Shakespeare’s characters can often appear far-removed from our modern day world of YouTube, Beyoncé, and “grime”. Yet they were certainly no less interested in music than we are now, with music considered to be at the heart of Shakespeare’s artistic vision. Of course our musical offerings have come a long way since Shakespeare’s day, but we think it is a shame that Juliet or Macbeth never had the chance to hear the delights of Katy Perry or Slipknot. So to celebrate Shakespeare’s relationship with music, we’ve imagined what playlists some of his most famous characters would have listened to. Explore our choices below, and let us know if you agree or disagree:
As the Battle of Agincourt approaches, what playlist would get Henry V pumped up and ready to give his soldiers the rousing speech they need? We’re pretty sure the St. Crispin’s Day speech could have been inspired by ‘Danger Zone’ by Kenny Loggins. In the lead up to the battle Henry would also likely be working out every day, and would definitely need the ultimate gym tune: ‘All I Do is Win’ by DJ Khaled.
It was Romeo who said “How silver-sweet sound lovers’ tongues by night, Like softest music to attending ears!”. That might be so during the early romantic stage, but what music would help a thirteen year old Juliet, once her father tells her she will be married against her will to Count Paris? It is far more likely she would find solace in these choice lyrics of ‘Rules Don’t Stop’ by We Are Scientists: “This is no time to behave/Let’s both get carried away”. Although we don’t think drinking a potion – making her family believe she is dead and leading to the untimely death of herself and Romeo – was quite what they had in mind.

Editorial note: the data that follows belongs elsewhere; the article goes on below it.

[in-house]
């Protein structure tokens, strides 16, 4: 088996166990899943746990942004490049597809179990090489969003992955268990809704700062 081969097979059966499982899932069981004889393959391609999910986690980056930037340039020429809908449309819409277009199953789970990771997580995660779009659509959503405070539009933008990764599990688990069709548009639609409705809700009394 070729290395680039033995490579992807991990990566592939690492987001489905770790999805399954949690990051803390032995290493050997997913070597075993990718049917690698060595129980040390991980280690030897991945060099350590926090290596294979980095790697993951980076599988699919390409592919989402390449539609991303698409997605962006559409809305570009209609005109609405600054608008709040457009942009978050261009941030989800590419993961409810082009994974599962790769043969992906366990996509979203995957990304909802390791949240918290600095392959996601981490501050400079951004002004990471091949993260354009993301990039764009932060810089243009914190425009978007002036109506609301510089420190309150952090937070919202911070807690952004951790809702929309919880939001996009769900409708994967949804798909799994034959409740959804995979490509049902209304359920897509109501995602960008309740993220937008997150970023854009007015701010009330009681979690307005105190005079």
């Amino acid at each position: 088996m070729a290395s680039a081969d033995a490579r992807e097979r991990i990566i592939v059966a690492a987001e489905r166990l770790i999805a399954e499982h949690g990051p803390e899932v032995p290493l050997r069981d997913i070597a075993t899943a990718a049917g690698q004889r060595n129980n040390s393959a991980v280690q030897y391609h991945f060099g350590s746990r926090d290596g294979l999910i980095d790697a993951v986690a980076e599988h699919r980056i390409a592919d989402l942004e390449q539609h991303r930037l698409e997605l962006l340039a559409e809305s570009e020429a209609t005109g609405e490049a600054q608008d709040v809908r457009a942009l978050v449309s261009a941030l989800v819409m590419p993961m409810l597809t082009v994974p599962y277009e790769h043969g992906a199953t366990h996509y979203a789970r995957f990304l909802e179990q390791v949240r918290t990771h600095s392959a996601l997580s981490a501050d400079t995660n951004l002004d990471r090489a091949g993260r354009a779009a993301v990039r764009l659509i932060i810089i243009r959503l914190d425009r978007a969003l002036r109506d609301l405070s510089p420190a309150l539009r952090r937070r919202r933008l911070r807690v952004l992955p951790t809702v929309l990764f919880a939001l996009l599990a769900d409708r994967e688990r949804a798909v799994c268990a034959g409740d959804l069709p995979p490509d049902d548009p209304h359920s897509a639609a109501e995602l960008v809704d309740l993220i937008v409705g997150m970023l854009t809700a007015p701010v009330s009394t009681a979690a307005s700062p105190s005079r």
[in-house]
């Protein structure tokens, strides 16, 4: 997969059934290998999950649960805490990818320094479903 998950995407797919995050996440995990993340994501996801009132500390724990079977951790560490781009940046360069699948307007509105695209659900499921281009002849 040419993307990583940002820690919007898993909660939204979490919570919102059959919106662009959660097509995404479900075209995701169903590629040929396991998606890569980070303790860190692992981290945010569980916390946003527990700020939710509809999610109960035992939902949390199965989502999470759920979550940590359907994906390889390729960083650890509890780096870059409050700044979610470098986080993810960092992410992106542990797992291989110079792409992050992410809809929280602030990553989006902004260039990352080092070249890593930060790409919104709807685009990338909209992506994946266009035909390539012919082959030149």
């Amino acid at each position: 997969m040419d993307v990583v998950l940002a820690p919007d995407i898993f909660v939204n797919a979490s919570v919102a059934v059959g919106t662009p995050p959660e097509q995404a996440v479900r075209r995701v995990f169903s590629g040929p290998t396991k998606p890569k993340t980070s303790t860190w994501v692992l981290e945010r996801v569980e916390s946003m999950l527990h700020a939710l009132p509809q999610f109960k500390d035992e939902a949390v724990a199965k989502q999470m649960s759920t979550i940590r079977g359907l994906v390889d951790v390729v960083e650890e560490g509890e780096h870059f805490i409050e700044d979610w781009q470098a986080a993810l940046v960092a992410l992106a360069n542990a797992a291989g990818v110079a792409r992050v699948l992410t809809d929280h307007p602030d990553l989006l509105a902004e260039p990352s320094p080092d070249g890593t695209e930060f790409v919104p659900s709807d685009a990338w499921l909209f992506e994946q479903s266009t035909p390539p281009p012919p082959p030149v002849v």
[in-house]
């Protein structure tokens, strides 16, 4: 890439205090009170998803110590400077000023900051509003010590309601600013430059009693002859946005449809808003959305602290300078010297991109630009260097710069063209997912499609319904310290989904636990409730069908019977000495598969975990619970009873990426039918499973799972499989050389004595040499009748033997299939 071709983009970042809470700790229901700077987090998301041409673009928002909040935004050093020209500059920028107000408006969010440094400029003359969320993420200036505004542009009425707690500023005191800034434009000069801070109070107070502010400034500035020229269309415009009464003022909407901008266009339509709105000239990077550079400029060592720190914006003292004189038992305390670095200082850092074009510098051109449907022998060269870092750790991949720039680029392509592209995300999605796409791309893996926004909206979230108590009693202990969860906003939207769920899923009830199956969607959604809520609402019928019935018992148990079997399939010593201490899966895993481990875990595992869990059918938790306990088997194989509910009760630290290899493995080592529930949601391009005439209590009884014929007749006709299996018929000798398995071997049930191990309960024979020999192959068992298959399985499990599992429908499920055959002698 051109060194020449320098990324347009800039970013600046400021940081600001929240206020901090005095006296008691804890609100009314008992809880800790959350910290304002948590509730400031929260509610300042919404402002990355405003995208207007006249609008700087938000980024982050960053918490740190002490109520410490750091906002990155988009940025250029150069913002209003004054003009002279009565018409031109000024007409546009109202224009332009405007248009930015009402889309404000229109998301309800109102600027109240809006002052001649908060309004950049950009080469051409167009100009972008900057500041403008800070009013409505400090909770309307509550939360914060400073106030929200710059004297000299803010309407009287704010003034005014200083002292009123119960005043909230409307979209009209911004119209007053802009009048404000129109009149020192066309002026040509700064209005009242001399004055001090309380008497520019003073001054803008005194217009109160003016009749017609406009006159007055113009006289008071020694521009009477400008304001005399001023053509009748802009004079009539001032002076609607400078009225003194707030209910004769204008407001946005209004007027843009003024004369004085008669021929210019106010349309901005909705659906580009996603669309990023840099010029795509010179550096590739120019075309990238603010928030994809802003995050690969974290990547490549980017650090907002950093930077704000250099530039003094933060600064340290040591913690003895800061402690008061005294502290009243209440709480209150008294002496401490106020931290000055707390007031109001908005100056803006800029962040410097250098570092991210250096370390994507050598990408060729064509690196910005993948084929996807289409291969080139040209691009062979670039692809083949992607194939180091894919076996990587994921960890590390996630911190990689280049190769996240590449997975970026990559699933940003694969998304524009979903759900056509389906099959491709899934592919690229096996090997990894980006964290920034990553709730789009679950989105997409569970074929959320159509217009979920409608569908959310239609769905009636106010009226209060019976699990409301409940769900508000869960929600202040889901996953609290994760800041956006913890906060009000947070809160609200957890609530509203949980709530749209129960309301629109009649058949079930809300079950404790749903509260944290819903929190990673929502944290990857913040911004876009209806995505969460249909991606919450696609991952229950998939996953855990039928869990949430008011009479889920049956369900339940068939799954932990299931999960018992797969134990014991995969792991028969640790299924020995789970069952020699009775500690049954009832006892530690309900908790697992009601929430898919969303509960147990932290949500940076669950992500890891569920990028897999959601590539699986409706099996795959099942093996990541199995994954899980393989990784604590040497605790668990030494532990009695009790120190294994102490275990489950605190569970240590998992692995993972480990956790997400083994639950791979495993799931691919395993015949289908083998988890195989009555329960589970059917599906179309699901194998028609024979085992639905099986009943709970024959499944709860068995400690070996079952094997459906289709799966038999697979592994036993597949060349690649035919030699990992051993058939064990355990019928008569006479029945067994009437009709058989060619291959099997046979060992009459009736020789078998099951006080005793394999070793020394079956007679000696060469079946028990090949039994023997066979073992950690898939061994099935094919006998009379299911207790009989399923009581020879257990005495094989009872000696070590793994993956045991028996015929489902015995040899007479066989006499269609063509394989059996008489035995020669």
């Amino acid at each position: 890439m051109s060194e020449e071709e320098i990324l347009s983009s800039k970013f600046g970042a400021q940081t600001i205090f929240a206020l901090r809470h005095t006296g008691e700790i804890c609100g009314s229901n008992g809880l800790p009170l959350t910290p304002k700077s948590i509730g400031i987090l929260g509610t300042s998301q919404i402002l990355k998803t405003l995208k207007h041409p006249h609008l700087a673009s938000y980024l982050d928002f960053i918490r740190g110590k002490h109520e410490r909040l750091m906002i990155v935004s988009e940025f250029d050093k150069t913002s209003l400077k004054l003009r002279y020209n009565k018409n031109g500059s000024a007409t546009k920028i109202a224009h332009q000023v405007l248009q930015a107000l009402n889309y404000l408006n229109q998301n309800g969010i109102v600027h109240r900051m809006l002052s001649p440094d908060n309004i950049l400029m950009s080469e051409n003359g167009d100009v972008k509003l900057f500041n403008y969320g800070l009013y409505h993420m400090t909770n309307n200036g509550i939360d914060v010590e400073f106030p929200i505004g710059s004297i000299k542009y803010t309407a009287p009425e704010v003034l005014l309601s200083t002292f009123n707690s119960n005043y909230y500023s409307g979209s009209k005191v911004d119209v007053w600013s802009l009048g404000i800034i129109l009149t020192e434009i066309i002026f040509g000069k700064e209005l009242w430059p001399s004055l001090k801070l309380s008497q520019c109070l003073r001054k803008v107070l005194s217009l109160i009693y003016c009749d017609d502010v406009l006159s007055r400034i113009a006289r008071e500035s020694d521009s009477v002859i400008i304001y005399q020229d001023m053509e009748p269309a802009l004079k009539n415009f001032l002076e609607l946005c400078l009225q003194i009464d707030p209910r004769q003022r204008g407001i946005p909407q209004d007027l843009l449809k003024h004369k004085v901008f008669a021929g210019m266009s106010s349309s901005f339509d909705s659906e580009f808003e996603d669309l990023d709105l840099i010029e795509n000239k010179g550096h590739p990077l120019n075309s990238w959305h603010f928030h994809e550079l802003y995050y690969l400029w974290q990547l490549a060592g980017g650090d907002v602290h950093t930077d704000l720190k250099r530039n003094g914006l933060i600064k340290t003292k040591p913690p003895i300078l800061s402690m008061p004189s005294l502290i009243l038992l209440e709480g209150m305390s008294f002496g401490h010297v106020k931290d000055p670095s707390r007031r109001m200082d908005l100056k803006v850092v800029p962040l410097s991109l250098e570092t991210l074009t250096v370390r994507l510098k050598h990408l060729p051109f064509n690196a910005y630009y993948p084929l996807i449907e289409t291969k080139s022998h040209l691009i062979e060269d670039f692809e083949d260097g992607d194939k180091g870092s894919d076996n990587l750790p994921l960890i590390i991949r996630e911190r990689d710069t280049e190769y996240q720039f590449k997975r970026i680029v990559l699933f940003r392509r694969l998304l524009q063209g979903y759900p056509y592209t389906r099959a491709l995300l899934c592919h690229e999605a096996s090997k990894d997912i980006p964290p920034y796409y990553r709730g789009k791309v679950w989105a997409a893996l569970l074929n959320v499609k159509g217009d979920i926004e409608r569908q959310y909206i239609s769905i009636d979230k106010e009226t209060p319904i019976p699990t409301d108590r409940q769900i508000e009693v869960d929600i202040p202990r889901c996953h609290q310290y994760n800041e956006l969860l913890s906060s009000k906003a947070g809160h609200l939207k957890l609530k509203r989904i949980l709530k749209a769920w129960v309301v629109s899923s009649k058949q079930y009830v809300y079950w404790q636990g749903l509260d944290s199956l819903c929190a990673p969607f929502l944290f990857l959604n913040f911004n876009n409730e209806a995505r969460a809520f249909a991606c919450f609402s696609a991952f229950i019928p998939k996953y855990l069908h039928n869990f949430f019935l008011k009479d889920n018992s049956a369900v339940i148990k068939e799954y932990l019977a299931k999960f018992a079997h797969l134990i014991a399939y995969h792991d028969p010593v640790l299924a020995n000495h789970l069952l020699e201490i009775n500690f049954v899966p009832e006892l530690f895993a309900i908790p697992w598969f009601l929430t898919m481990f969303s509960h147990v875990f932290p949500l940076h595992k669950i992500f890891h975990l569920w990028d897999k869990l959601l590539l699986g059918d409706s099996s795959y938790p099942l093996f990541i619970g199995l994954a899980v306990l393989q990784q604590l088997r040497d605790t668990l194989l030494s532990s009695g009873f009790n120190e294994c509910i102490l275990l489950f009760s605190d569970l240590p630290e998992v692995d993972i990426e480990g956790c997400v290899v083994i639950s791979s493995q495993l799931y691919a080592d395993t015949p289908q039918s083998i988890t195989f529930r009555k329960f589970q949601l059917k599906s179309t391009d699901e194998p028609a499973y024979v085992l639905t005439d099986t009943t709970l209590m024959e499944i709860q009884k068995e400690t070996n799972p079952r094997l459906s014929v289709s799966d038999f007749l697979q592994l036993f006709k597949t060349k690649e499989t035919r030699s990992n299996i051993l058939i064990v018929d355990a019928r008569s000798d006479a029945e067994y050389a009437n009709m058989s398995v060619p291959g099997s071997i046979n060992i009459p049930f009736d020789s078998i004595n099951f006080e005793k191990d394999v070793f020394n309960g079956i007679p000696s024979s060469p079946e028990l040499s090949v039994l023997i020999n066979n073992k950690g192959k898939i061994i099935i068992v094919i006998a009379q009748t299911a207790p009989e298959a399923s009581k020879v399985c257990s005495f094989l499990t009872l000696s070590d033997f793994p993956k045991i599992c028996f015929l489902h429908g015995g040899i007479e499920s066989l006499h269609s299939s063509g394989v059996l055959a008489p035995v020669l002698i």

Hamlet had music on his mind in his conversation with Rozencrantz and Guildenstern: “Call me what instrument you will, though you can fret me, yet you cannot play upon me.” Do we think it is fair that Hamlet is sometimes referred to as the ‘original emo’? Perhaps not, but his angst and confusion at the state of the world would surely have allowed him to relate to Gary Jules’ ‘Mad World’.
While at the mercy of Oberon and Puck’s tricks, we believe the fairy queen Titania from A Midsummer Night’s Dream would maintain her proud and regal exterior with powerful compositions from Beethoven and Vivaldi. A spot of Mozart would be a perfect choice for her question to Bottom: “What, wilt thou hear some music, my sweet love?”.
Beatrice from Much Ado about Nothing – witty, fiery and assertive – would “rather hear my dog bark at a crow than a man swear he loves me”. Arguably the strongest of all Shakespeare’s female characters, she would certainly enjoy a bit of Chaka Khan and Beyoncé. If another musical version of the play were produced, we think her wonderful repartee with Benedick could be set to ‘You’re so Vain’ by Carley Simon.
At the beginning of Much Ado about Nothing Benedick vows to remain a bachelor forever… before meeting his match in Beatrice. The will-they, won’t-they, back and forth between the two lesser-romantic characters of the play could be set to ‘Hot N Cold’ by Katy Perry. After the spikey word-play between them, Benedick is often left outsmarted. It’s a shame he couldn’t play ‘I Love You/You Suck’ by Reel Big Fish as a fitting and eloquent response.
Once Macbeth had received a (pre-murdering) pep talk from his wife Lady Macbeth, he was still showing signs of some nagging self-doubts. He didn’t want to kill King Duncan, and seemed to have some fairly well-founded concerns about that. However, it may have helped to get him in the zone by listening to ‘Raining Blood’ by Slayer or ‘Smasher/Devourer’ by Fear Factory.
Helena spends most of A Midsummer Night’s Dream in emotional turmoil having been jilted by Demetrius and still pining after him. Although her love is eventually returned, thanks to fairy magic, we think the playlist below would have made a wonderful 90’s-style mixtape for her unrequited love.
Featured image credit: Scene from A Midsummer Night’s Dream by Edwin Landseer (with additional headphones). Original image, public domain via Wikimedia Commons.
Wonderful job, OUP! This is aweseome and gives libraries plenty of ideas for programs! Many thanks!
Comments are closed.